Mon 11 November 2019
8:00 pm - 9:00 pm
The Marine Society is perhaps best known for its pivotal role in supplying the Navy during manpower crises in the 18th century. Dr Caroline Withall‘s research highlights a lesser known aspect of the Society’s work, the recruitment of boys as apprentices to merchant ships, drawing attention to these forgotten boys Using the Society’s apprenticeship registers and correspondence books, data has been gathered on approximately 25,000 boys and analysed not only to to develop a missing piece of maritime history, but also to consider a number of important themes with wider significance to social and economic history. For example, the patronage of the East India Company; popular trade routes; the supply and demand of the sector; and ports the boys were sent to, both home and abroad. The registers are comprehensive in recording the boys’ background details, such as parental occupations; ages boys were sent to sea; previous occupations and age starting work; and the locations boys were recruited from, which provide a lens into the child and young adult labour market of the time.
The register data is brought to life by the Society’s treasure trove of correspondence, and together with contemporary newspaper reports, enables reflection on recent themes in social history. For example, the boys’ own agency in their placement; skills they learned both in training and once at sea; and their care and monitoring post placement. It is also a fantastic source to track social mobility and apprenticeship outcomes, as there are details of further employment at sea, shipwreck, absconsion, discharge, illness, injuries, and in some instances, a grisly end. Individual tales of tragedy and triumph reveal what life was truly like for the boys who rode the crest of the wave; from harrowing accounts, such as that of Edward Kelly, who was so badly beaten he almost lost the use of his arm, to success stories like George Byworth, who enjoyed a long career at sea with the East India Company after first being placed with them by the Society.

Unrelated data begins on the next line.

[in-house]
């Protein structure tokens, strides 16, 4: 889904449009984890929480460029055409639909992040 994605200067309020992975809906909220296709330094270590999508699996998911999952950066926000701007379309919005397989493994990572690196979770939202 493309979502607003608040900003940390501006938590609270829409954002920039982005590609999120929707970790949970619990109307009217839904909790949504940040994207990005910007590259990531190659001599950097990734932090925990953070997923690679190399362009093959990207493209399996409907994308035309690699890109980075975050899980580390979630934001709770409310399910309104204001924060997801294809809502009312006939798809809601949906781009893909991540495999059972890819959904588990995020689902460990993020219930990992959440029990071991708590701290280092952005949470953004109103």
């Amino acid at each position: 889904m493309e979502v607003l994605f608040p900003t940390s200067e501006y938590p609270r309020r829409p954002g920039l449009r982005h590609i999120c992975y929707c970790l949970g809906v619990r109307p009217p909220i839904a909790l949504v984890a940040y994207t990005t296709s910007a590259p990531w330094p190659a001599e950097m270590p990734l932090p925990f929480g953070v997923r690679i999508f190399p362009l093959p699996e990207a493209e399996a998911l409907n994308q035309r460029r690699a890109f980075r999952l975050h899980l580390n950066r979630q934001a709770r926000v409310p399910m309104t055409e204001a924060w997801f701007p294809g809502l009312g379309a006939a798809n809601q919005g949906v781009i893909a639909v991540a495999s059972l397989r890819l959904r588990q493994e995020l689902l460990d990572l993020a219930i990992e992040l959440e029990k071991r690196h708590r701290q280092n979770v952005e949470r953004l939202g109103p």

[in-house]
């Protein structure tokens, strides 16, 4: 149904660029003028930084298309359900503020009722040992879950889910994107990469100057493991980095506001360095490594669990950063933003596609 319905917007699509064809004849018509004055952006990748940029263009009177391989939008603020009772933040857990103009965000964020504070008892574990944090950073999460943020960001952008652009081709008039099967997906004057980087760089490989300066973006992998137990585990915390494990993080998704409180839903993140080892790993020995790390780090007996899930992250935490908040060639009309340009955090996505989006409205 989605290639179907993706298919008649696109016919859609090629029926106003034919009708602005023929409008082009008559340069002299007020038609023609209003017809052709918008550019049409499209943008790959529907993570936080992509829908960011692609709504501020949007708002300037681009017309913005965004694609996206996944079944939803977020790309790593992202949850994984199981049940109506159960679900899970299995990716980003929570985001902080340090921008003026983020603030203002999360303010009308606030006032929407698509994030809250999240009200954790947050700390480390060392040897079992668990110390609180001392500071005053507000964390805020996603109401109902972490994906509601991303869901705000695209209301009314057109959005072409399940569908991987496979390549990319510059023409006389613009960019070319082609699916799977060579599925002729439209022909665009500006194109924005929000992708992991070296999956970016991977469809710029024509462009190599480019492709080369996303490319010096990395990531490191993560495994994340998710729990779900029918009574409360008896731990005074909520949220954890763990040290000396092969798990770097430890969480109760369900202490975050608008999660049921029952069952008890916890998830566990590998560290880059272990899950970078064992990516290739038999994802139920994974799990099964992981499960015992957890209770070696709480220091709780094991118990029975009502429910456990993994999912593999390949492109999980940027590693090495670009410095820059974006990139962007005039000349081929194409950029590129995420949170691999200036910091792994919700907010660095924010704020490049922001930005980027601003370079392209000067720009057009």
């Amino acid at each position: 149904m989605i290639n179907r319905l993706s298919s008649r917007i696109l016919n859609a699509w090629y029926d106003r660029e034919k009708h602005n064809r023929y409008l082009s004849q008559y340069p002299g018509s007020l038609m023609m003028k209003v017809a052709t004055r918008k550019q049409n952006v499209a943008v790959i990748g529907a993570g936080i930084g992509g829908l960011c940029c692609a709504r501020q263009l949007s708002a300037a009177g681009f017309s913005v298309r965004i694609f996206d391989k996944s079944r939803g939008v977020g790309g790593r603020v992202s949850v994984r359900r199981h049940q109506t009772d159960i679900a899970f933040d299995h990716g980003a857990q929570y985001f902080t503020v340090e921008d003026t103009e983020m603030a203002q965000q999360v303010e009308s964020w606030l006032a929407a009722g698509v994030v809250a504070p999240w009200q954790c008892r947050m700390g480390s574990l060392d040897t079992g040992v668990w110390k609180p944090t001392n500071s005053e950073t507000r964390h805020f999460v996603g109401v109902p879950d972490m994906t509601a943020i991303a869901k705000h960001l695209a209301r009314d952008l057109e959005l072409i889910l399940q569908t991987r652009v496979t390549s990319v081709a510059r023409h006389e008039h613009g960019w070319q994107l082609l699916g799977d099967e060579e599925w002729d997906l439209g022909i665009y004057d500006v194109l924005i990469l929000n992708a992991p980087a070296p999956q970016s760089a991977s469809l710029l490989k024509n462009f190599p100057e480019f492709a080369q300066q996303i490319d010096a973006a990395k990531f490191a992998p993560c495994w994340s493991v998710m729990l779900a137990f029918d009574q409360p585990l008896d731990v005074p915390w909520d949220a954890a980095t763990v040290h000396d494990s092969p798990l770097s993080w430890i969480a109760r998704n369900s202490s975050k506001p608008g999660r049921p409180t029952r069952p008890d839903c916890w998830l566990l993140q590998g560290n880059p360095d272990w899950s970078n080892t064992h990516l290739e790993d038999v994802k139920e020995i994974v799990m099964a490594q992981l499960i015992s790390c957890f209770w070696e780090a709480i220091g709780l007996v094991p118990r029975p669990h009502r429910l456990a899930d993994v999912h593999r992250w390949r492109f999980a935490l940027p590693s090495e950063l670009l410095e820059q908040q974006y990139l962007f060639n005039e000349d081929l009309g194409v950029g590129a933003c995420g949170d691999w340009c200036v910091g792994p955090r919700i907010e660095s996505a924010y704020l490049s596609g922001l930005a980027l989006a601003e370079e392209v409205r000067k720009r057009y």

Caroline’s talk will be of particular interest to us, as over 50 boys from this area, including Richmond, Kew, Mortlake and Ham, were placed out to sea, and she will be including some of their stories.
Dr Caroline Withall is a social and economic historian, primarily interested in 18th and 19th century child labour. Originally from Liverpool, she has also always had a strong interest in maritime history.
She is a British Library Research Affiliate and a former Caird Research Fellow at the National Maritime Museum in Greenwich.